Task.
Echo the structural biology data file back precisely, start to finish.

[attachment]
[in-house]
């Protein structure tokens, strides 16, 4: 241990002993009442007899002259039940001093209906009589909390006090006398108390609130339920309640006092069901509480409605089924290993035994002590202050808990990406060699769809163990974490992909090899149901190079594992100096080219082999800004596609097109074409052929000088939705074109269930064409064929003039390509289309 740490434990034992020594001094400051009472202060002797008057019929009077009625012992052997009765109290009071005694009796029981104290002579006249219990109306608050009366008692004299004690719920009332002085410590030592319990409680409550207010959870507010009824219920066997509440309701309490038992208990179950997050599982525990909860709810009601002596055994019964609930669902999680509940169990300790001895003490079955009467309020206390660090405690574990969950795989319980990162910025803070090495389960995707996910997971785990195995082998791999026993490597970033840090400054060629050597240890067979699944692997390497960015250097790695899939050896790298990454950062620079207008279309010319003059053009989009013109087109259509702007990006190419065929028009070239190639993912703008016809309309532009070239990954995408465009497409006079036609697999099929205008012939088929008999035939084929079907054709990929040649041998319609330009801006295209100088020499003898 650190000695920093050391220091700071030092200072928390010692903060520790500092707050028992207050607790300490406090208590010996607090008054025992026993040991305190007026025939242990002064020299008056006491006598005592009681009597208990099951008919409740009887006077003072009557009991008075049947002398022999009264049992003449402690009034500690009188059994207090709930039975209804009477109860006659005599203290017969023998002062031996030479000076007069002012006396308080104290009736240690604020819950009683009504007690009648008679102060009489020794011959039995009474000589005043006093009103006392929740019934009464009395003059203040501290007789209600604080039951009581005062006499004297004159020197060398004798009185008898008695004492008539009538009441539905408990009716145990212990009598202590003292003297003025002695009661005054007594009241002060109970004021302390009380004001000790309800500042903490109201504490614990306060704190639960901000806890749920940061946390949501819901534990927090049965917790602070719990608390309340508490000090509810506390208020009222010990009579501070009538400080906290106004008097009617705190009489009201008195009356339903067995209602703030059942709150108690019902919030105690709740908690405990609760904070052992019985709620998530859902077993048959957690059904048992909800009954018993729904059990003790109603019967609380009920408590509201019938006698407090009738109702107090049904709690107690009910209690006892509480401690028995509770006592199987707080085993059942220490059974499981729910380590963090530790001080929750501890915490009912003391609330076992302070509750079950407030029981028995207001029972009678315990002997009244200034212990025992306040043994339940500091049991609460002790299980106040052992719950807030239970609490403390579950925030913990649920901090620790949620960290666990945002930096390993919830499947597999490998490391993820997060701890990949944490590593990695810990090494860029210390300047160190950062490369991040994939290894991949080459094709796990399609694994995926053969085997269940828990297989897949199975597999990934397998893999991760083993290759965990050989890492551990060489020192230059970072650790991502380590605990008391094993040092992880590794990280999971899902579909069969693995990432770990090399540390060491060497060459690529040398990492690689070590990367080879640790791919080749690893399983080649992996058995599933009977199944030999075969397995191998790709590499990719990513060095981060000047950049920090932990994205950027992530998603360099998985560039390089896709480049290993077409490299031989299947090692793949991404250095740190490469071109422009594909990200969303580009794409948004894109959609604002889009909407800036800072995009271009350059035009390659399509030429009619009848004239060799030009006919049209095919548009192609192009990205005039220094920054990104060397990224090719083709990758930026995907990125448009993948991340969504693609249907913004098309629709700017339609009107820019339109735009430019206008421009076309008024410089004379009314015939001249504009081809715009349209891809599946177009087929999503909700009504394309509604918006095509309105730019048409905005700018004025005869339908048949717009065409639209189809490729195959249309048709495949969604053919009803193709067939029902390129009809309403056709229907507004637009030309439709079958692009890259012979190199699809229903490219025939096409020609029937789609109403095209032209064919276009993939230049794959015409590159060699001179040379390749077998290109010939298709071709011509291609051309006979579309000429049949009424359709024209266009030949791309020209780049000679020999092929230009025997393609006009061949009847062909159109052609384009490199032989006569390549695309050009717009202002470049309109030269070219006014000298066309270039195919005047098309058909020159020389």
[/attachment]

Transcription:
[in-house]
């Protein structure tokens, strides 16, 4: 241990002993009442007899002259039940001093209906009589909390006090006398108390609130339920309640006092069901509480409605089924290993035994002590202050808990990406060699769809163990974490992909090899149901190079594992100096080219082999800004596609097109074409052929000088939705074109269930064409064929003039390509289309 740490434990034992020594001094400051009472202060002797008057019929009077009625012992052997009765109290009071005694009796029981104290002579006249219990109306608050009366008692004299004690719920009332002085410590030592319990409680409550207010959870507010009824219920066997509440309701309490038992208990179950997050599982525990909860709810009601002596055994019964609930669902999680509940169990300790001895003490079955009467309020206390660090405690574990969950795989319980990162910025803070090495389960995707996910997971785990195995082998791999026993490597970033840090400054060629050597240890067979699944692997390497960015250097790695899939050896790298990454950062620079207008279309010319003059053009989009013109087109259509702007990006190419065929028009070239190639993912703008016809309309532009070239990954995408465009497409006079036609697999099929205008012939088929008999035939084929079907054709990929040649041998319609330009801006295209100088020499003898 650190000695920093050391220091700071030092200072928390010692903060520790500092707050028992207050607790300490406090208590010996607090008054025992026993040991305190007026025939242990002064020299008056006491006598005592009681009597208990099951008919409740009887006077003072009557009991008075049947002398022999009264049992003449402690009034500690009188059994207090709930039975209804009477109860006659005599203290017969023998002062031996030479000076007069002012006396308080104290009736240690604020819950009683009504007690009648008679102060009489020794011959039995009474000589005043006093009103006392929740019934009464009395003059203040501290007789209600604080039951009581005062006499004297004159020197060398004798009185008898008695004492008539009538009441539905408990009716145990212990009598202590003292003297003025002695009661005054007594009241002060109970004021302390009380004001000790309800500042903490109201504490614990306060704190639960901000806890749920940061946390949501819901534990927090049965917790602070719990608390309340508490000090509810506390208020009222010990009579501070009538400080906290106004008097009617705190009489009201008195009356339903067995209602703030059942709150108690019902919030105690709740908690405990609760904070052992019985709620998530859902077993048959957690059904048992909800009954018993729904059990003790109603019967609380009920408590509201019938006698407090009738109702107090049904709690107690009910209690006892509480401690028995509770006592199987707080085993059942220490059974499981729910380590963090530790001080929750501890915490009912003391609330076992302070509750079950407030029981028995207001029972009678315990002997009244200034212990025992306040043994339940500091049991609460002790299980106040052992719950807030239970609490403390579950925030913990649920901090620790949620960290666990945002930096390993919830499947597999490998490391993820997060701890990949944490590593990695810990090494860029210390300047160190950062490369991040994939290894991949080459094709796990399609694994995926053969085997269940828990297989897949199975597999990934397998893999991760083993290759965990050989890492551990060489020192230059970072650790991502380590605990008391094993040092992880590794990280999971899902579909069969693995990432770990090399540390060491060497060459690529040398990492690689070590990367080879640790791919080749690893399983080649992996058995599933009977199944030999075969397995191998790709590499990719990513060095981060000047950049920090932990994205950027992530998603360099998985560039390089896709480049290993077409490299031989299947090692793949991404250095740190490469071109422009594909990200969303580009794409948004894109959609604002889009909407800036800072995009271009350059035009390659399509030429009619009848004239060799030009006919049209095919548009192609192009990205005039220094920054990104060397990224090719083709990758930026995907990125448009993948991340969504693609249907913004098309629709700017339609009107820019339109735009430019206008421009076309008024410089004379009314015939001249504009081809715009349209891809599946177009087929999503909700009504394309509604918006095509309105730019048409905005700018004025005869339908048949717009065409639209189809490729195959249309048709495949969604053919009803193709067939029902390129009809309403056709229907507004637009030309439709079958692009890259012979190199699809229903490219025939096409020609029937789609109403095209032209064919276009993939230049794959015409590159060699001179040379390749077998290109010939298709071709011509291609051309006979579309000429049949009424359709024209266009030949791309020209780049000679020999092929230009025997393609006009061949009847062909159109052609384009490199032989006569390549695309050009717009202002470049309109030269070219006014000298066309270039195919005047098309058909020159020389």